Presented by Robert C. Cheney
When Simon Willard moved to Roxbury about 1780, he developed business relationships with numerous craftsmen and merchants who were important to the production and sale of clocks for eager buyers in the emerging American market. Cabinetmakers, brass founders, dial and glass painters, carvers, gilders, journeymen, and merchants all joined forces to produce and market the most complicated accessory found in the 18th century home. Paul Revere was one of the leading group of craftsmen and merchants offering services and English goods to Simon Willard as early as 1780 as documented by Revere’s day book held at the Massachusetts Historical Society.
In this lecture, Revere will be discussed for his role in securing Birmingham dials, brass hardware, and most importantly, engraving and printing services for Simon Willard’s new design. A shelf clock which also served as a manual almanac was unheard of in America and production was entirely experimental. The Willard House and Clock Museum is fortunate to have one of only two of these important and rare timekeepers on loan from the Dedham Historical Society and Museum. This clock, which features Revere’s engraved and printed data will be examined and discussed during this talk.
The English connection to American clock making will also be discussed with a Simon Willard Jr. astronomical regulator recently donated to the museum by Trustee David G. Newsom. This clock was used in Willard’s shop on 9 Congress Street, Boston and descended in his family until acquired by Mr. Newsom twenty years ago. It utilizes a state-of-the-art eight-day precision brass weight powered movement probably acquired by Willard from the Frodsham clockmaking firm in London about 1840.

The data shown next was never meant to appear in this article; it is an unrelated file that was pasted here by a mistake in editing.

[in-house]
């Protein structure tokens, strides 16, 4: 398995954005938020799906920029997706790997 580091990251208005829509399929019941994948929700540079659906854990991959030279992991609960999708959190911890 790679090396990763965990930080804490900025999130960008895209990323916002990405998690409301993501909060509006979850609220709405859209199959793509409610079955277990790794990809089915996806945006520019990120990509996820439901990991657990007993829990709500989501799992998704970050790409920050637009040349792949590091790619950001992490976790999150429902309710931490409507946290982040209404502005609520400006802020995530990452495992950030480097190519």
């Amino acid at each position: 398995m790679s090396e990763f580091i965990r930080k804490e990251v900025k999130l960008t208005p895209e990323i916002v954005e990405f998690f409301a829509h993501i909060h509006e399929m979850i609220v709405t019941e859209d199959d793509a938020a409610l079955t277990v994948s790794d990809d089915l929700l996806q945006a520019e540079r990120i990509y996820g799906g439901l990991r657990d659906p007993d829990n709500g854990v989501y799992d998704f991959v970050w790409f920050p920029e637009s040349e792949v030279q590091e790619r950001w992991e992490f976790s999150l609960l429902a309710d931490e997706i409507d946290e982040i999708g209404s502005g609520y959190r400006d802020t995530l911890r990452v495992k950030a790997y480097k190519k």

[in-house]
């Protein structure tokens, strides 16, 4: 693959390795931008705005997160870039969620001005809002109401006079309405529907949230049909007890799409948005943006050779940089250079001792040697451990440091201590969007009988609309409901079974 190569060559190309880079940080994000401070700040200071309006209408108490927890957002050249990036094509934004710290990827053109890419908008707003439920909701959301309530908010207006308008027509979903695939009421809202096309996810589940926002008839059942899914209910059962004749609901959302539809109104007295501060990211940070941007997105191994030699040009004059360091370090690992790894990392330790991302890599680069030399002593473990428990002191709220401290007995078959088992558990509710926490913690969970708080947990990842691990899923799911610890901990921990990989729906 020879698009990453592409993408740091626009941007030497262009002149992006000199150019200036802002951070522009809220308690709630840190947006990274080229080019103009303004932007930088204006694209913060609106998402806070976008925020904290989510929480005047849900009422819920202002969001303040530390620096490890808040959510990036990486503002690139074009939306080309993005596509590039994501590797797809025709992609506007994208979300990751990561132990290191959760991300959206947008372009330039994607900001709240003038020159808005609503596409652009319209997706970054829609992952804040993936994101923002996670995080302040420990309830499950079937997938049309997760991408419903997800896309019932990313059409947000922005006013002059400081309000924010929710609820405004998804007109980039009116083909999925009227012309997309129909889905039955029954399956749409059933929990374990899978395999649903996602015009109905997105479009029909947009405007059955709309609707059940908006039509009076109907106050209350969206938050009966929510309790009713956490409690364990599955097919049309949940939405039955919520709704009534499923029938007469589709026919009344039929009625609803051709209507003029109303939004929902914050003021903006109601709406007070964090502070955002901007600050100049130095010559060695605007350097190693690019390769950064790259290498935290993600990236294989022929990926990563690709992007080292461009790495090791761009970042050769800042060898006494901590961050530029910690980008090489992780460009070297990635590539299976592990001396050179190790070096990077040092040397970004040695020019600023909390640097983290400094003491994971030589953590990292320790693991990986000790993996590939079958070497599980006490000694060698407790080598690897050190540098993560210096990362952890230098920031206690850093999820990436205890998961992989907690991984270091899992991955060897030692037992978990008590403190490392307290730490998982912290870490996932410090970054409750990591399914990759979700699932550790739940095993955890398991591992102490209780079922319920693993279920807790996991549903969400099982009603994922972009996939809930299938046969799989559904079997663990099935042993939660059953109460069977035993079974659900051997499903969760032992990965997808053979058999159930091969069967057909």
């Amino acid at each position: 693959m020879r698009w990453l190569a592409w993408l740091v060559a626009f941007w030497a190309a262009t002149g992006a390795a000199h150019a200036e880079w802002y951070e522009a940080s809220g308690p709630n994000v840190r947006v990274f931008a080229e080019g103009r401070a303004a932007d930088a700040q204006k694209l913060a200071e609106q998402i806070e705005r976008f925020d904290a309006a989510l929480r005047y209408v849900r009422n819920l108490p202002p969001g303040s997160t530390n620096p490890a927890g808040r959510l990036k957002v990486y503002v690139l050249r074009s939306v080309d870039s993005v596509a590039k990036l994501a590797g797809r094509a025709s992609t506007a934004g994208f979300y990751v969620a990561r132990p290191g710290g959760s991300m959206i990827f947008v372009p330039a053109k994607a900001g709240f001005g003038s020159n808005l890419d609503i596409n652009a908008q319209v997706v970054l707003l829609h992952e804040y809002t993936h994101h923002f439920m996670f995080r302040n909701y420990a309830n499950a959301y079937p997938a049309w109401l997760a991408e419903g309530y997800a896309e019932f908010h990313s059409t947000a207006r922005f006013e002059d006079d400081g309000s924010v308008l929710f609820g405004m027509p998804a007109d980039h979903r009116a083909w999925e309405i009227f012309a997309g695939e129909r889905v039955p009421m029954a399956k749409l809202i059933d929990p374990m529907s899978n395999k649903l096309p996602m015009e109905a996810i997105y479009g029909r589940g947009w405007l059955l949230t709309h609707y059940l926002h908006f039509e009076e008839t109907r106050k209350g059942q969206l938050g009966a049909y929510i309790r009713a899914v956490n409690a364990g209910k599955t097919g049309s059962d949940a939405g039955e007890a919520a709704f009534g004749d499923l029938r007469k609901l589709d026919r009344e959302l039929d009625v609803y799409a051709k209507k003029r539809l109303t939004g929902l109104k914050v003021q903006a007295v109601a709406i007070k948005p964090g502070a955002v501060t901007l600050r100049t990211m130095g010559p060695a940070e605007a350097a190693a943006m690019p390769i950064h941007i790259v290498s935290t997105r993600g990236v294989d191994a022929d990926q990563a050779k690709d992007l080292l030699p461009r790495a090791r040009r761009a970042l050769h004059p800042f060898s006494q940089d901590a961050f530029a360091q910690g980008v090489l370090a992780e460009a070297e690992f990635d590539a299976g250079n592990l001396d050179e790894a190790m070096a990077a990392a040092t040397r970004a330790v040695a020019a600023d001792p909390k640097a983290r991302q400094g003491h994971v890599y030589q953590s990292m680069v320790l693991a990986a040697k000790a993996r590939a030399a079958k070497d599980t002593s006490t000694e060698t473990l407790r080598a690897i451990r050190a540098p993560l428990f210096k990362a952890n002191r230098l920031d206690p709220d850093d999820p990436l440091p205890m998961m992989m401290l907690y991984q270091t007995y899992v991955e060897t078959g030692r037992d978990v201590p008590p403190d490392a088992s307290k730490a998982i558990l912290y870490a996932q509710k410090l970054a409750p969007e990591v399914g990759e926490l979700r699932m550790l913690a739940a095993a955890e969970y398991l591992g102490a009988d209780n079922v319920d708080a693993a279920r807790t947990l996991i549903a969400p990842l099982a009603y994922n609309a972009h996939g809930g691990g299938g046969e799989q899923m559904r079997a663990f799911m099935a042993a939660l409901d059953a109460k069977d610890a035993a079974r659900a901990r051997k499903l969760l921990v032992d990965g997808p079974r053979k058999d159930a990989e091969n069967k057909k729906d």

ABOUT ROBERT C. CHENEY
Robert C. Cheney of Brimfield, Massachusetts is a third-generation clockmaker and a nationally recognized authority on early American clocks. During his 35-year career of self-employment, he has served as a conservator and consultant for nearly fifty museums including Old Sturbridge Village, Worcester Art Museum, the American Antiquarian Society, and the Museum of Fine Arts, Boston. He was named ‘Scholar in Residence‘ at the Concord Museum where he wrote a controversial thesis on the Willard clockmaker’s shop methodology. Now, twenty years later, it is cited in horological scholarship throughout the world.
Cheney has served on the boards of the major horological museums: The National Clock and Watch Museum, Columbia, PA, The American Clock and Watch Museum, Bristol, CT and the Willard House and Clock Museum, N. Grafton, MA. He founded, chaired and spent a decade at the “Clocks, Watches and Scientific Instruments” department at Skinner Inc., Boston holding two international sales each year. He is co-author of “ Clock Making in New England, 1725-1825”, has lectured extensively on antique clocks in the United States, Canada and the U.K. and has appeared regularly on PBS Antiques Roadshow. Today he is the Executive Director and Curator of the Willard House and Clock Museum, in North Grafton, Massachusetts.